Looking-Glass Self


The looking-glass self is the process by which people evaluate themselves based on how others see them. According to this theory, people first imagine how they appear to others. Second, they imagine how others judge them based on that appearance. Third, people have an emotional reaction to that imagined judgment, such as pride or embarrassment. This selfevaluation influences the person's sense of self-worth or self-esteem. In short, the looking-glass self theory suggests that we come to know ourselves by reflecting on how others see us.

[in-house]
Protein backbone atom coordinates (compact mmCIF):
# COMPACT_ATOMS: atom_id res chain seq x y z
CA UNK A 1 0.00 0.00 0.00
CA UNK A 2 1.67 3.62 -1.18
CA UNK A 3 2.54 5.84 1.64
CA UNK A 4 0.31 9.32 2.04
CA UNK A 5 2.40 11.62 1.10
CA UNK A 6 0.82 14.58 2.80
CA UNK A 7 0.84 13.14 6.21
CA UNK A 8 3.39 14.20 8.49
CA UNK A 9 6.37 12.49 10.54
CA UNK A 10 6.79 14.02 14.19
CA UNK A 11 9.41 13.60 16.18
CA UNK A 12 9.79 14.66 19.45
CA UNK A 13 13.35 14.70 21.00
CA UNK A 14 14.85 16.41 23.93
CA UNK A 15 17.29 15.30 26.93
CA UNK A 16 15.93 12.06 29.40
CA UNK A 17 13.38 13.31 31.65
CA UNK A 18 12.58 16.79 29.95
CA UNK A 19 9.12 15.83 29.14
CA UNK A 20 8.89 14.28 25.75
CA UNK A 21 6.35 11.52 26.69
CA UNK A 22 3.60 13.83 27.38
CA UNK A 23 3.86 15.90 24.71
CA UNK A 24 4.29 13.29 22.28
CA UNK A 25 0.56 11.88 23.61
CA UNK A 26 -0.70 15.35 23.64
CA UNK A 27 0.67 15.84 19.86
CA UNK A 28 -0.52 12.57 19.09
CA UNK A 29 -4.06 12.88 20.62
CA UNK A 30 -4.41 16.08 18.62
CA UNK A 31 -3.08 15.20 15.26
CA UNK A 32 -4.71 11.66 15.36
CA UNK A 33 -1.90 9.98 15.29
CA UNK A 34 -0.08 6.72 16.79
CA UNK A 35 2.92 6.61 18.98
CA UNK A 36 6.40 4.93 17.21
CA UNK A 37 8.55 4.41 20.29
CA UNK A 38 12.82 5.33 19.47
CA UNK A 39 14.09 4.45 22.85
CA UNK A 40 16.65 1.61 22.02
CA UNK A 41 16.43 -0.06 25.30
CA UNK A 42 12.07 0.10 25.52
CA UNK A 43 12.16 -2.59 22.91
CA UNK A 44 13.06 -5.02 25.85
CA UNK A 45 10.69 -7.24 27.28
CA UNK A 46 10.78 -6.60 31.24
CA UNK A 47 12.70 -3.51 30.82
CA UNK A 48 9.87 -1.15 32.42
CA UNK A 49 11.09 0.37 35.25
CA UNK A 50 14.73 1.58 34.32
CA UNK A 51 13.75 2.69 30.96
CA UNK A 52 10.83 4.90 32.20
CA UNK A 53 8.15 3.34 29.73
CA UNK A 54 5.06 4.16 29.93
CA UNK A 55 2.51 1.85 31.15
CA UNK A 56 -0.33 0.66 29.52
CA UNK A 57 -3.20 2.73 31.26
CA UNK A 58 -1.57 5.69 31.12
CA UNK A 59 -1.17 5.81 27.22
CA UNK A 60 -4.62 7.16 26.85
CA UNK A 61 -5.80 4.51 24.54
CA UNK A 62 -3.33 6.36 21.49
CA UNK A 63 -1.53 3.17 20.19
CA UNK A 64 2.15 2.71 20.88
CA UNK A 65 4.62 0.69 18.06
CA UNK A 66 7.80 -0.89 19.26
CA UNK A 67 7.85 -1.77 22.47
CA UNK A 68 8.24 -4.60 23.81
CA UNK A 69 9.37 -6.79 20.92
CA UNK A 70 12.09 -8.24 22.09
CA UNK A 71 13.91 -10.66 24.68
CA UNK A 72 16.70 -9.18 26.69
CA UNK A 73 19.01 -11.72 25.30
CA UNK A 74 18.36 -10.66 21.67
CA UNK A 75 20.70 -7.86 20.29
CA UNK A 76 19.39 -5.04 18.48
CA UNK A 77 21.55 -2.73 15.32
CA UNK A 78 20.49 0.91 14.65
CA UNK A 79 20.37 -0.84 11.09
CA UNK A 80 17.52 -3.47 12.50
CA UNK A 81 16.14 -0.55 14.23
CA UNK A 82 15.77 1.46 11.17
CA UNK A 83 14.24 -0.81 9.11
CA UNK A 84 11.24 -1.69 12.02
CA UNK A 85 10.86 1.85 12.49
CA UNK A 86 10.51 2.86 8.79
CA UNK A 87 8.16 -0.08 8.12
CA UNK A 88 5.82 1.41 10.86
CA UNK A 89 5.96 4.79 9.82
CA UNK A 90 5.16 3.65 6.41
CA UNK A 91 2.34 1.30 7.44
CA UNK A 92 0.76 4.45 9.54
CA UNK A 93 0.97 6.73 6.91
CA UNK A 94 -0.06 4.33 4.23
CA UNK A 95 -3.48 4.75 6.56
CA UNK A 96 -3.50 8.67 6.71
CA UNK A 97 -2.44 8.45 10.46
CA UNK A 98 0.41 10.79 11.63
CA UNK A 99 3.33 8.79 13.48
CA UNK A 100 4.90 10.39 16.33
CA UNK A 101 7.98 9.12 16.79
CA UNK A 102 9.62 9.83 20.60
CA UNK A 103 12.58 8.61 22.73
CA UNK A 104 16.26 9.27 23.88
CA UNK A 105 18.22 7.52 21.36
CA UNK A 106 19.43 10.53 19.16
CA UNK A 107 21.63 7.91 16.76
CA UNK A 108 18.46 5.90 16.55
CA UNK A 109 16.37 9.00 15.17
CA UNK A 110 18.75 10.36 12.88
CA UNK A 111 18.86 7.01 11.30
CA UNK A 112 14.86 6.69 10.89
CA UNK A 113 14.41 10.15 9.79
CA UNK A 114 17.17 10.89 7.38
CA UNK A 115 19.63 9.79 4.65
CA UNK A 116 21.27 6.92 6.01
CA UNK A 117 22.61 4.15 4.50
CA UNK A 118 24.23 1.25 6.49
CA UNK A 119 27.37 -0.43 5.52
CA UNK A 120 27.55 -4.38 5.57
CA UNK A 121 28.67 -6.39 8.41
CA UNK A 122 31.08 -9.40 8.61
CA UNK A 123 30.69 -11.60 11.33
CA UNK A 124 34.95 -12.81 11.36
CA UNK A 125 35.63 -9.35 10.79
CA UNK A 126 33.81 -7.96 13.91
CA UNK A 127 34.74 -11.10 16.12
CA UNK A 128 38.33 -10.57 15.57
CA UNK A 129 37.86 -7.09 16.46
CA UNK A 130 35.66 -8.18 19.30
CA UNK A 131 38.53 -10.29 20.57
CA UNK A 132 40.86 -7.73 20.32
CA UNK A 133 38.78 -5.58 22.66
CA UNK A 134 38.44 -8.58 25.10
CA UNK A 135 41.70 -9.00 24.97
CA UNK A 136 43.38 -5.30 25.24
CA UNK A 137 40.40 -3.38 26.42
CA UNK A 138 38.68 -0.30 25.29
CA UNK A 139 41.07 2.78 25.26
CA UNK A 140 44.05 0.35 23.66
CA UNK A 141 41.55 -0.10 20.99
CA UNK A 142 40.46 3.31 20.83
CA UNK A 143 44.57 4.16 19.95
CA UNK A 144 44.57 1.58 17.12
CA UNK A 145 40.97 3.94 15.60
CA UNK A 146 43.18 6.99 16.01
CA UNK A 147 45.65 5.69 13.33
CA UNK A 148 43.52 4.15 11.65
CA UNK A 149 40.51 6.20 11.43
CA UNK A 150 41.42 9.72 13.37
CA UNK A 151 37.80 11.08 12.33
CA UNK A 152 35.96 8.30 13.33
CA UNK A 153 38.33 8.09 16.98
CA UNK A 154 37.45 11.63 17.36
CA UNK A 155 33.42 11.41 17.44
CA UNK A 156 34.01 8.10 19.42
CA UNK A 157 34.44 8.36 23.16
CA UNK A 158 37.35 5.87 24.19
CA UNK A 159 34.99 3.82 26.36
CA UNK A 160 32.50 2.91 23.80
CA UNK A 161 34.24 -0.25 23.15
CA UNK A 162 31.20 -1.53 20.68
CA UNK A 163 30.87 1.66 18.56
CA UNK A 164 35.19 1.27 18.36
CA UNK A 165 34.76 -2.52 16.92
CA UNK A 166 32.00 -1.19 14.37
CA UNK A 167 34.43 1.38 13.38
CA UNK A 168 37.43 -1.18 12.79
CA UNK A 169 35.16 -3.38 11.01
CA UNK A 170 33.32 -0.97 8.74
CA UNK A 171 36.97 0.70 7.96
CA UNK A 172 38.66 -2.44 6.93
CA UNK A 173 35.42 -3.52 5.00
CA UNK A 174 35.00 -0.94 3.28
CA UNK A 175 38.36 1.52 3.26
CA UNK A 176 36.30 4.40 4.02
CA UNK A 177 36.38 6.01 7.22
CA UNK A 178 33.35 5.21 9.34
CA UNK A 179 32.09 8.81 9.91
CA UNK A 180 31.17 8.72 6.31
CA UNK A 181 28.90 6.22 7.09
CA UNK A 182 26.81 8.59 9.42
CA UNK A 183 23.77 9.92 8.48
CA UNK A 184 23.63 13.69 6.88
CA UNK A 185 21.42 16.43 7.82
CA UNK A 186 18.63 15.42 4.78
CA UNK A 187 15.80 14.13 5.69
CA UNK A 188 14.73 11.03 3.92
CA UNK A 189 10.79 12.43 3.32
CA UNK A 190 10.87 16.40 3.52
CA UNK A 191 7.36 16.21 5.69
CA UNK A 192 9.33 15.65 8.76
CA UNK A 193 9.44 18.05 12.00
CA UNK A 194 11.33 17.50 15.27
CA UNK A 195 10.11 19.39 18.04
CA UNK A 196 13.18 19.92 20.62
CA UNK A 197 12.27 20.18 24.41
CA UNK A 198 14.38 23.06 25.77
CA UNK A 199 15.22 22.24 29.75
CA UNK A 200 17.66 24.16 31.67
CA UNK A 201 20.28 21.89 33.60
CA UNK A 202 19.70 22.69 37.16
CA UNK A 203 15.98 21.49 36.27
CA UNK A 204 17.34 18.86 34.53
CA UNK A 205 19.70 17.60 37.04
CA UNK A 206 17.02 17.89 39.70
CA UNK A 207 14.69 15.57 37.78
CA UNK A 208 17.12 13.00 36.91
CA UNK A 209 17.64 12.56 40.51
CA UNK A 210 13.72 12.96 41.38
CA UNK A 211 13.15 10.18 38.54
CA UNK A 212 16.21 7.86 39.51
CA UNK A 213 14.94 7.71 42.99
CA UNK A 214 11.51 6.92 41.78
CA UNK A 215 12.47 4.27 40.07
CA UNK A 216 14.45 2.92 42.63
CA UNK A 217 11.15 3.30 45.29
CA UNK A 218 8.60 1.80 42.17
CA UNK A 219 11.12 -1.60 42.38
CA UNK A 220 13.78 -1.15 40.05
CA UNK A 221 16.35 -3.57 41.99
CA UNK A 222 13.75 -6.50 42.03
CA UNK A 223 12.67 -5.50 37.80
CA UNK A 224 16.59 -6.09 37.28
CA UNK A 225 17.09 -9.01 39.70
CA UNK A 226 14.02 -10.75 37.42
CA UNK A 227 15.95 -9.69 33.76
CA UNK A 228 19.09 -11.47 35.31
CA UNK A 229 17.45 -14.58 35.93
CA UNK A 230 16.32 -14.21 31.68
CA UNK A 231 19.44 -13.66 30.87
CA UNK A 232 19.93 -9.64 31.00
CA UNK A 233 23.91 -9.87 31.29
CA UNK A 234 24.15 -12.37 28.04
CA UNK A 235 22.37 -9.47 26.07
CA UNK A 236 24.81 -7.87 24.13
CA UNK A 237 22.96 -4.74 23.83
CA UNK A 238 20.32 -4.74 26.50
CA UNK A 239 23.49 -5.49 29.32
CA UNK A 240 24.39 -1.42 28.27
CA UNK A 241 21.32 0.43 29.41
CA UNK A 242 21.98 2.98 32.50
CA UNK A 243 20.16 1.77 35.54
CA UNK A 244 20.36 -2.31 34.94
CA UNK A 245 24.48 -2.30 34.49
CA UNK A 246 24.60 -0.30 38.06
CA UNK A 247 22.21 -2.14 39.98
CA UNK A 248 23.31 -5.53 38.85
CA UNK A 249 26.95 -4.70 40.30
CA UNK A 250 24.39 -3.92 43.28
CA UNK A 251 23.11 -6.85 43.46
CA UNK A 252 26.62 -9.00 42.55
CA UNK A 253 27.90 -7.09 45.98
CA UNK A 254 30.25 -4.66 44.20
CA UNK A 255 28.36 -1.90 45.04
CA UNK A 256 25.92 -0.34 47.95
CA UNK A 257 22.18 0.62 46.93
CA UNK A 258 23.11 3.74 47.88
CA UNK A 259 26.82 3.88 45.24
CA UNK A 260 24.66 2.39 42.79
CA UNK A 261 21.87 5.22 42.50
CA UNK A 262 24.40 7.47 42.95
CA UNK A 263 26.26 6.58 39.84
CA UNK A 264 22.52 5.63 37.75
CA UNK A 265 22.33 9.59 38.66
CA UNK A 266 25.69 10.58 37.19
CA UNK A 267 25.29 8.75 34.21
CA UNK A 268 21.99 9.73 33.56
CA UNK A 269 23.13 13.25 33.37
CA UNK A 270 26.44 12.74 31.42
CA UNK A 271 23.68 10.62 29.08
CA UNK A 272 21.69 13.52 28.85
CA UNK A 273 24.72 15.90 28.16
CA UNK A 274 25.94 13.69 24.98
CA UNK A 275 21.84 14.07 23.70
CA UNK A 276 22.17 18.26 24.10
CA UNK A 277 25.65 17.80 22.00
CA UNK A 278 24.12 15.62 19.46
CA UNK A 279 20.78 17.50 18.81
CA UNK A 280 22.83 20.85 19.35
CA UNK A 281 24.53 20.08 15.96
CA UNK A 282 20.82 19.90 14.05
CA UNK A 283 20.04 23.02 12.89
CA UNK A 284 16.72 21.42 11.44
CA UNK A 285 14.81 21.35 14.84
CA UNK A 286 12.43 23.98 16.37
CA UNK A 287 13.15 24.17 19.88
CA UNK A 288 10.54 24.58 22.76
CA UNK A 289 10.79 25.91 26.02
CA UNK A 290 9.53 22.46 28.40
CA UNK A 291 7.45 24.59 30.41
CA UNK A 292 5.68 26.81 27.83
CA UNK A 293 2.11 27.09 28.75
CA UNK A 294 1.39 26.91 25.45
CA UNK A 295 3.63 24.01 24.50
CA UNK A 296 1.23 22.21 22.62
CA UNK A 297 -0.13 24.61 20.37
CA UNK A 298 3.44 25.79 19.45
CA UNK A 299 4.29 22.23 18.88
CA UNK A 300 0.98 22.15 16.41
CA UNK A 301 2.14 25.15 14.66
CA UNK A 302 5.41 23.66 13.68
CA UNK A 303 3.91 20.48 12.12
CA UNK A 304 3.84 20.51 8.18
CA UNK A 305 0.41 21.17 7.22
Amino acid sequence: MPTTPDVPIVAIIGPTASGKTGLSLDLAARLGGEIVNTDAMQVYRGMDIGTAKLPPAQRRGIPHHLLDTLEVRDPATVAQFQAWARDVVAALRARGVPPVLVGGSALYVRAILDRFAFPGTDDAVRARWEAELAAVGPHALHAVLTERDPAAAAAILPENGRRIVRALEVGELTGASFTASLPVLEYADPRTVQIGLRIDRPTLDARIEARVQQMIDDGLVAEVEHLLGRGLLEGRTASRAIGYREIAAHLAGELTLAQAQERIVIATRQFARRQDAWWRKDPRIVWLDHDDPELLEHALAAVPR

History and Modern Usage

The looking-glass self was first proposed by Charles Horton Cooley. According to Cooley, self-perceptions are based on reflected appraisals of how others see us (i.e., our impression of others' impressions of us), which are in turn based on ...

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